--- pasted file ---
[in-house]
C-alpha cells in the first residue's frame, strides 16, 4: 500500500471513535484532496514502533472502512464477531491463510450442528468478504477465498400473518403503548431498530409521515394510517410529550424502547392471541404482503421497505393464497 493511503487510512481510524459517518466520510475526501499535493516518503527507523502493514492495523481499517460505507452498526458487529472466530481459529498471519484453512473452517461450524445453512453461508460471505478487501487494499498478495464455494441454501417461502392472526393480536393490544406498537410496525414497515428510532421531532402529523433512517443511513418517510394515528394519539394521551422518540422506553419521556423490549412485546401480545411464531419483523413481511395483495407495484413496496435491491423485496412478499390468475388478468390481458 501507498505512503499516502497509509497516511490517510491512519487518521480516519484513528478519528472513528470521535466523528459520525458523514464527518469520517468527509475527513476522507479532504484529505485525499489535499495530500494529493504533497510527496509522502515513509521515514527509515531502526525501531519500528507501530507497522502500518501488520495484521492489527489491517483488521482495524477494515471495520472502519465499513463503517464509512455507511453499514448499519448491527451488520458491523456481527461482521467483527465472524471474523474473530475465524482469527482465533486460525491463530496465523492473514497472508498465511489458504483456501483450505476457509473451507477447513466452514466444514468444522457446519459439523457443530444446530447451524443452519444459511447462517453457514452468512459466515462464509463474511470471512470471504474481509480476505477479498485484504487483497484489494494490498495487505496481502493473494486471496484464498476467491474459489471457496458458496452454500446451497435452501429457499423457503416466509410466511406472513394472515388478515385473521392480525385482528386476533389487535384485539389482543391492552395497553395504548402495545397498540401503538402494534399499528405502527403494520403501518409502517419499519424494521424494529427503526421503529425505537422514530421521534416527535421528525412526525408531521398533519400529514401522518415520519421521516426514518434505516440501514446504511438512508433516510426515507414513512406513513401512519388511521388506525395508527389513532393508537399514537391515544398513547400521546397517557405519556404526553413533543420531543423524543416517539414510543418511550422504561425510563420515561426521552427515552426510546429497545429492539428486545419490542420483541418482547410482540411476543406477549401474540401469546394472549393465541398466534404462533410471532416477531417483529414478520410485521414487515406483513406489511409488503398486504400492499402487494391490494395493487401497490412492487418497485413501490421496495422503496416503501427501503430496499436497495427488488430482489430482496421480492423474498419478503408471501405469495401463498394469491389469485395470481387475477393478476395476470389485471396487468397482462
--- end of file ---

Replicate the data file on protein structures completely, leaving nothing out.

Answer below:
[in-house]
C-alpha cells in the first residue's frame, strides 16, 4: 500500500471513535484532496514502533472502512464477531491463510450442528468478504477465498400473518403503548431498530409521515394510517410529550424502547392471541404482503421497505393464497 493511503487510512481510524459517518466520510475526501499535493516518503527507523502493514492495523481499517460505507452498526458487529472466530481459529498471519484453512473452517461450524445453512453461508460471505478487501487494499498478495464455494441454501417461502392472526393480536393490544406498537410496525414497515428510532421531532402529523433512517443511513418517510394515528394519539394521551422518540422506553419521556423490549412485546401480545411464531419483523413481511395483495407495484413496496435491491423485496412478499390468475388478468390481458 501507498505512503499516502497509509497516511490517510491512519487518521480516519484513528478519528472513528470521535466523528459520525458523514464527518469520517468527509475527513476522507479532504484529505485525499489535499495530500494529493504533497510527496509522502515513509521515514527509515531502526525501531519500528507501530507497522502500518501488520495484521492489527489491517483488521482495524477494515471495520472502519465499513463503517464509512455507511453499514448499519448491527451488520458491523456481527461482521467483527465472524471474523474473530475465524482469527482465533486460525491463530496465523492473514497472508498465511489458504483456501483450505476457509473451507477447513466452514466444514468444522457446519459439523457443530444446530447451524443452519444459511447462517453457514452468512459466515462464509463474511470471512470471504474481509480476505477479498485484504487483497484489494494490498495487505496481502493473494486471496484464498476467491474459489471457496458458496452454500446451497435452501429457499423457503416466509410466511406472513394472515388478515385473521392480525385482528386476533389487535384485539389482543391492552395497553395504548402495545397498540401503538402494534399499528405502527403494520403501518409502517419499519424494521424494529427503526421503529425505537422514530421521534416527535421528525412526525408531521398533519400529514401522518415520519421521516426514518434505516440501514446504511438512508433516510426515507414513512406513513401512519388511521388506525395508527389513532393508537399514537391515544398513547400521546397517557405519556404526553413533543420531543423524543416517539414510543418511550422504561425510563420515561426521552427515552426510546429497545429492539428486545419490542420483541418482547410482540411476543406477549401474540401469546394472549393465541398466534404462533410471532416477531417483529414478520410485521414487515406483513406489511409488503398486504400492499402487494391490494395493487401497490412492487418497485413501490421496495422503496416503501427501503430496499436497495427488488430482489430482496421480492423474498419478503408471501405469495401463498394469491389469485395470481387475477393478476395476470389485471396487468397482462